By Staff | November 13, 2006 | Last updated on November 13, 2006
3 min read

(November 13, 2006) Canadians are less enthusiastic about potential growth in their real estate investments, a poll released on Monday suggests, and are instead shifting their attention to mutual funds and RRSPs.

Approximately 50% of non-retired Canadians surveyed by Demica for Investors Group believe their real estate assets will grow more in value than their other investments over the next 10 years. That’s down 15 percentage points from last year when the same question was asked.

In spite of this apparent cooling of interest in real estate growth, 51% of Canadians still say they are relying on their home as one of their main sources of retirement income. Among baby boomers, 55% say their home will provide some of their retirement income.

In a press release, IG notes that, historically, residential real estate values have not increased as fast as the stock market. From 1995 to 2005, the average residential real estate sale price increased an average of about 5% per year, while TSX returns averaged 11%.

“Bricks and mortar are no substitute for stocks and bonds. While your home is certainly an investment, it is not a replacement for careful, long-term retirement planning,” says Debbie Ammeter, vice-president of advanced financial planning support at Investors Group.

The poll also found that two-thirds of those who have RRSPs intend to contribute as much or more to their registered plan this year as they did in the previous tax year. Forty-three per cent said they plan to invest in the market via mutual funds.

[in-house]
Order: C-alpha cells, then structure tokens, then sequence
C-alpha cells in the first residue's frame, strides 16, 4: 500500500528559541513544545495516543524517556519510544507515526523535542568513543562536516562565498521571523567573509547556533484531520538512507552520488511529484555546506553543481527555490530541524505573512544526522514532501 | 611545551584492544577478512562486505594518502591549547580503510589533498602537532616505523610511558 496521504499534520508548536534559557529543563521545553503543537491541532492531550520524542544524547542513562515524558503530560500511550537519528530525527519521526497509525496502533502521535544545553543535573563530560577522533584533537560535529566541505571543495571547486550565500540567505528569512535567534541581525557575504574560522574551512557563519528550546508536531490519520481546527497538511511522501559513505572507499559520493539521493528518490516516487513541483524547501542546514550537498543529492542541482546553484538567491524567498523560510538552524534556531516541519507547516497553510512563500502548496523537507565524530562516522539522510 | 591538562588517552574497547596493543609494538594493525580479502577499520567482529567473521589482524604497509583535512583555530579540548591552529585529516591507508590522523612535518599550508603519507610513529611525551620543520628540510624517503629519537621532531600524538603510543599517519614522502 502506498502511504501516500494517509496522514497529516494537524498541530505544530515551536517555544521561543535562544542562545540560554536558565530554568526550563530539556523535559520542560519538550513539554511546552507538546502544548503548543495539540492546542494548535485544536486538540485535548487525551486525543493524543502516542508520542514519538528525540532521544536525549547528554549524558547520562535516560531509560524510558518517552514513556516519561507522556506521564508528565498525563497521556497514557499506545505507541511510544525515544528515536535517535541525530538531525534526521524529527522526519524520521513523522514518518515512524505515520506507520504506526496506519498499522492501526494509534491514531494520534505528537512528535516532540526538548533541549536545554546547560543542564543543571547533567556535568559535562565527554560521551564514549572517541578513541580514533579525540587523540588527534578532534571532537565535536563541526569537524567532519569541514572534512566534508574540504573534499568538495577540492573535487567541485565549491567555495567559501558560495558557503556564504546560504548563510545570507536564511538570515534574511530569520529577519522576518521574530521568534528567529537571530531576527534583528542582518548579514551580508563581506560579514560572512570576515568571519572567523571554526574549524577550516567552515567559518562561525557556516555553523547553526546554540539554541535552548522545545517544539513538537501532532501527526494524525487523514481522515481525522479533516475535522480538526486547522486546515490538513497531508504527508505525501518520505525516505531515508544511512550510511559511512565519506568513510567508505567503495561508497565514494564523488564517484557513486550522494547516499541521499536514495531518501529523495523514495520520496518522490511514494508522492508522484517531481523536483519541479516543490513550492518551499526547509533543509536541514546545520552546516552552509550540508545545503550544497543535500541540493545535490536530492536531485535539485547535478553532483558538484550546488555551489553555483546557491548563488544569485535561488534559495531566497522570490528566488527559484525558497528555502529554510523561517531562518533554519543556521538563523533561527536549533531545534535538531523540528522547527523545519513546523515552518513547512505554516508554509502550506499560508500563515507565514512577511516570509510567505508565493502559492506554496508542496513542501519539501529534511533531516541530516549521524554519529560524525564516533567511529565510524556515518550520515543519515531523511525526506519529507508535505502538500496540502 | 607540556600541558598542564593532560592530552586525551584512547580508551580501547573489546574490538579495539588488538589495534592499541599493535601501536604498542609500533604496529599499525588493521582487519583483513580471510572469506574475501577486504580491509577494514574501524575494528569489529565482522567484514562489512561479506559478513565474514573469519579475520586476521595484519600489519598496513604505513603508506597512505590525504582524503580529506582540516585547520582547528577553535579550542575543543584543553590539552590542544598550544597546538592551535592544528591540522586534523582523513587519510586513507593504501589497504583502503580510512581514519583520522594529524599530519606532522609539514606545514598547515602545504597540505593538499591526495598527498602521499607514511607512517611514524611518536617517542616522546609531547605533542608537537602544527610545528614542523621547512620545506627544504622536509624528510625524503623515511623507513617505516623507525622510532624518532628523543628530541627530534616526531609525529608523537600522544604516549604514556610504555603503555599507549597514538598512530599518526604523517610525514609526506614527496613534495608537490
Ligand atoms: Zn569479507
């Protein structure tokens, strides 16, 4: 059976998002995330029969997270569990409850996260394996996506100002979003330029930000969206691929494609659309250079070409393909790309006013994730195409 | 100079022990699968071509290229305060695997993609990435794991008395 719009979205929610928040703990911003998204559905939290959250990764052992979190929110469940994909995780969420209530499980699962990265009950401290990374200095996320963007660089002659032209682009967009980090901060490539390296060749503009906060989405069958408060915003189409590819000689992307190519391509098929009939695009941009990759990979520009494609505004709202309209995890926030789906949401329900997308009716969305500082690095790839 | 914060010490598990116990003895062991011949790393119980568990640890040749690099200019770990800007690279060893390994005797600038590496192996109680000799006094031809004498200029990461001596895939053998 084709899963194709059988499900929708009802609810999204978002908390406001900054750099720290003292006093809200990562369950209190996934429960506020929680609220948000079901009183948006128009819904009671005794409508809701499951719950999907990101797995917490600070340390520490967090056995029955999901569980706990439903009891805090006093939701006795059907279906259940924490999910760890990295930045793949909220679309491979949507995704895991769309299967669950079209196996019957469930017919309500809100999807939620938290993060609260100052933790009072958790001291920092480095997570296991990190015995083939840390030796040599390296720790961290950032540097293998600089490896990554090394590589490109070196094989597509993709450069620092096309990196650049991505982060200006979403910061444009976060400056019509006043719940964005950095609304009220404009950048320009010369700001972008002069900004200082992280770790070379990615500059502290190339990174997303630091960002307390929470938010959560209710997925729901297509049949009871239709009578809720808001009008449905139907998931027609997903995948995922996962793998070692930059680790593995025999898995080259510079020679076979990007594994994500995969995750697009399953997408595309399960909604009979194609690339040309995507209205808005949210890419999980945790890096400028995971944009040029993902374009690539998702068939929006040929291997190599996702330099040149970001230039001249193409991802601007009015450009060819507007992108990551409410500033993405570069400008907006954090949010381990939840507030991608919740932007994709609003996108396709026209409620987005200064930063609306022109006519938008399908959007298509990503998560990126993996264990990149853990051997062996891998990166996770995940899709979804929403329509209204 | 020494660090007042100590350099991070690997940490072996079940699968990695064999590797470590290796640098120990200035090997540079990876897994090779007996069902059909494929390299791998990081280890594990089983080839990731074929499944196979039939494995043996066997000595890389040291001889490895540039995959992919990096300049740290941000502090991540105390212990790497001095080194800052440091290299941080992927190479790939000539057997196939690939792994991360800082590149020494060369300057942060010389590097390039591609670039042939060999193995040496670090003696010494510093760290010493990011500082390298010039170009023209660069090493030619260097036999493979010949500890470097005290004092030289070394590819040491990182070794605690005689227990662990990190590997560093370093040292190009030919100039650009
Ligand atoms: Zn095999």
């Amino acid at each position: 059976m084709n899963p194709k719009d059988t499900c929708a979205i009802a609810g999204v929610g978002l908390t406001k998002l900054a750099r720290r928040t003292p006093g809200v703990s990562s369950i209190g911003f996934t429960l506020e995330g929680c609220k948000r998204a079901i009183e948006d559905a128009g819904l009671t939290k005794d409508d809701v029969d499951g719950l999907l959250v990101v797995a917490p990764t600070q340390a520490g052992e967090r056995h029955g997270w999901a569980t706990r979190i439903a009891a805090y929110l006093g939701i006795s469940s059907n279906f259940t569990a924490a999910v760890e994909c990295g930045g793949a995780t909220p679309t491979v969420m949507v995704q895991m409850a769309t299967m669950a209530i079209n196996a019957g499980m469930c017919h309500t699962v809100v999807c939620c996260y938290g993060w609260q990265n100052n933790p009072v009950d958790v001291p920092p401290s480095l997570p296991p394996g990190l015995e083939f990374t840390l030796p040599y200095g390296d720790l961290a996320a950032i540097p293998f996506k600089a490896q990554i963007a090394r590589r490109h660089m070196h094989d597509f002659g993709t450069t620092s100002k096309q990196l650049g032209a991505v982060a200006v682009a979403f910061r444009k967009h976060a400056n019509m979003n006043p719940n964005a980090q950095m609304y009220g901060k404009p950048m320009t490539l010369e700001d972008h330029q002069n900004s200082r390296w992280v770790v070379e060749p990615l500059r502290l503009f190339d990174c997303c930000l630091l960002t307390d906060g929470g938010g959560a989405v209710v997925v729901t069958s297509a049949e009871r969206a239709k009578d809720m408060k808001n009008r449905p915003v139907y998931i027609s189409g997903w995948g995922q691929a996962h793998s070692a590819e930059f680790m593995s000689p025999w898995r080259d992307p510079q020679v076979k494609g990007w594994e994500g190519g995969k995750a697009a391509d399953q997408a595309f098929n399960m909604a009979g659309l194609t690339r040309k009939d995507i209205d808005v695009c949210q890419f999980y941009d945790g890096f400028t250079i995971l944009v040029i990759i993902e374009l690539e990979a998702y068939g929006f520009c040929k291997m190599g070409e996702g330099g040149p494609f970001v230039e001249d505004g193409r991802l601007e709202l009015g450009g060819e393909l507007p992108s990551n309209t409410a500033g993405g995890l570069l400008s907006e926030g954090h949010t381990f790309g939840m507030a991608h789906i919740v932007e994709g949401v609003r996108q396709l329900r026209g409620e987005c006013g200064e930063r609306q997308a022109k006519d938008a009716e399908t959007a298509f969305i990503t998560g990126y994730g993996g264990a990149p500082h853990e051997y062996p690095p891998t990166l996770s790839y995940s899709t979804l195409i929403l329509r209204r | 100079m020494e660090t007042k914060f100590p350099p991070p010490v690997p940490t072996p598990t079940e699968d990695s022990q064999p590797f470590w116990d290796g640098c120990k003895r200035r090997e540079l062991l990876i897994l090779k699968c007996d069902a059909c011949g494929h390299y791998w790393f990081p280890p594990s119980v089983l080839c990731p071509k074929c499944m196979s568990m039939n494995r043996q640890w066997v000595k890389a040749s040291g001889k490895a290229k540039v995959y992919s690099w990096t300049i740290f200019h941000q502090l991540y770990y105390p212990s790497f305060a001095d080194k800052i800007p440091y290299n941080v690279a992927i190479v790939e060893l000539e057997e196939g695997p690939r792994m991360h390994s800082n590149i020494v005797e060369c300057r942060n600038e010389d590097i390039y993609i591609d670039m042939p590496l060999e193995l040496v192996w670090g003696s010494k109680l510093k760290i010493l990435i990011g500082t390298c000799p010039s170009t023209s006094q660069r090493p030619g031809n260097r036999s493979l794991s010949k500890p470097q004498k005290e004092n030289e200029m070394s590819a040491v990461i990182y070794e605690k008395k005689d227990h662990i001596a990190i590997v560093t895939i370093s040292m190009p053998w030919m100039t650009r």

• • •

Venture capital reaches all-time high

(November 13, 2006) Canadian private equity funds raised a record $6.4 billion in the first nine months of 2006, led by dramatic growth in the buyout sector.

According to the Canada’s Venture Capital & Private Equity Association, the year-to-date figures represent a nearly fivefold increase from the $1.4 billion raised in all of 2005.

When combined with the other major private equity sub-sectors of venture capital and mezzanine funds, total fundraising by Canadian private equity funds amounted to $7.9 billion through Q3, compared to $3.9 billion in the full year 2005, the association said in a release.

“The Canadian buyout sector is emerging as a serious player in the global private equity markets, as the strong returns achieved by Canadian fund managers are attracting more and more attention — and capital — to their funds,” noted CVCA president Rick Nathan. “As more and more companies choose to go private, or to raise growth capital from private sources, the opportunities for private equity investors are building rapidly.”

• • •

AIC to merge American Focused funds

(November 13, 2006) AIC has announced plans to merge AIC American Focused Plus Fund into AIC American Focused Fund on or before December 15th, 2006, subject to regulatory approval.

“AIC American Focused Plus Fund and AIC American Focused Fund share similar investment mandates and have both been under the direction of James Cole, who is one of AIC’s most experienced investment managers,” said AIC CEO Jonathan Wellum. “For this reason, we feel this fund merger will benefit unitholders and also enable AIC to achieve some efficiencies.”

Cole will continue to manage the merged fund, which will still be offered in a corporate class version.

• • •

IAM increases stake in BluMont

(November 13, 2006) Integrated Asset Management has announced its intention to purchase an additional 1.8 million common shares of BluMont Capital, in addition to the 3.2 million shares the firm purchased last month.

The new purchase will give IAM ownership of more than 61% of BluMont’s outstanding shares.

IAM first announced plans to take over the hedge fund firm in May.

(11/13/06) staff


The staff of have been covering news for financial advisors since 1998.